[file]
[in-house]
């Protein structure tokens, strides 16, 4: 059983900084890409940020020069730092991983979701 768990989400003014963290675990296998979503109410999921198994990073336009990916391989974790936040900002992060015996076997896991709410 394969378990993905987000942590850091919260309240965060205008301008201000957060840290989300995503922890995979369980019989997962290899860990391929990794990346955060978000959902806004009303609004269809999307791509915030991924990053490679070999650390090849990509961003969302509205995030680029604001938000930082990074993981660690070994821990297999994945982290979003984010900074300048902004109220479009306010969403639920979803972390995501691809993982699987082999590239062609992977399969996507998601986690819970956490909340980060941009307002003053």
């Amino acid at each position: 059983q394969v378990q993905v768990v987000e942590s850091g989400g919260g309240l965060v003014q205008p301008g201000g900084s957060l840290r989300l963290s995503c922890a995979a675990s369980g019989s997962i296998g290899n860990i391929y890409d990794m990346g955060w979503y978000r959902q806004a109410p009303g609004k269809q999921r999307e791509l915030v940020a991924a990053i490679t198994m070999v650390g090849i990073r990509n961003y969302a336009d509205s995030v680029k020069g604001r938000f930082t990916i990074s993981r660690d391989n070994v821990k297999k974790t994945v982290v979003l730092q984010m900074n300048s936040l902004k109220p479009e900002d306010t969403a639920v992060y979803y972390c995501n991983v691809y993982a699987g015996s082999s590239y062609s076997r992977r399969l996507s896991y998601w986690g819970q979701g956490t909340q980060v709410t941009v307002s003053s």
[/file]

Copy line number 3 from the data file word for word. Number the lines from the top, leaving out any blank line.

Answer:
């Amino acid at each position: 059983q394969v378990q993905v768990v987000e942590s850091g989400g919260g309240l965060v003014q205008p301008g201000g900084s957060l840290r989300l963290s995503c922890a995979a675990s369980g019989s997962i296998g290899n860990i391929y890409d990794m990346g955060w979503y978000r959902q806004a109410p009303g609004k269809q999921r999307e791509l915030v940020a991924a990053i490679t198994m070999v650390g090849i990073r990509n961003y969302a336009d509205s995030v680029k020069g604001r938000f930082t990916i990074s993981r660690d391989n070994v821990k297999k974790t994945v982290v979003l730092q984010m900074n300048s936040l902004k109220p479009e900002d306010t969403a639920v992060y979803y972390c995501n991983v691809y993982a699987g015996s082999s590239y062609s076997r992977r399969l996507s896991y998601w986690g819970q979701g956490t909340q980060v709410t941009v307002s003053s």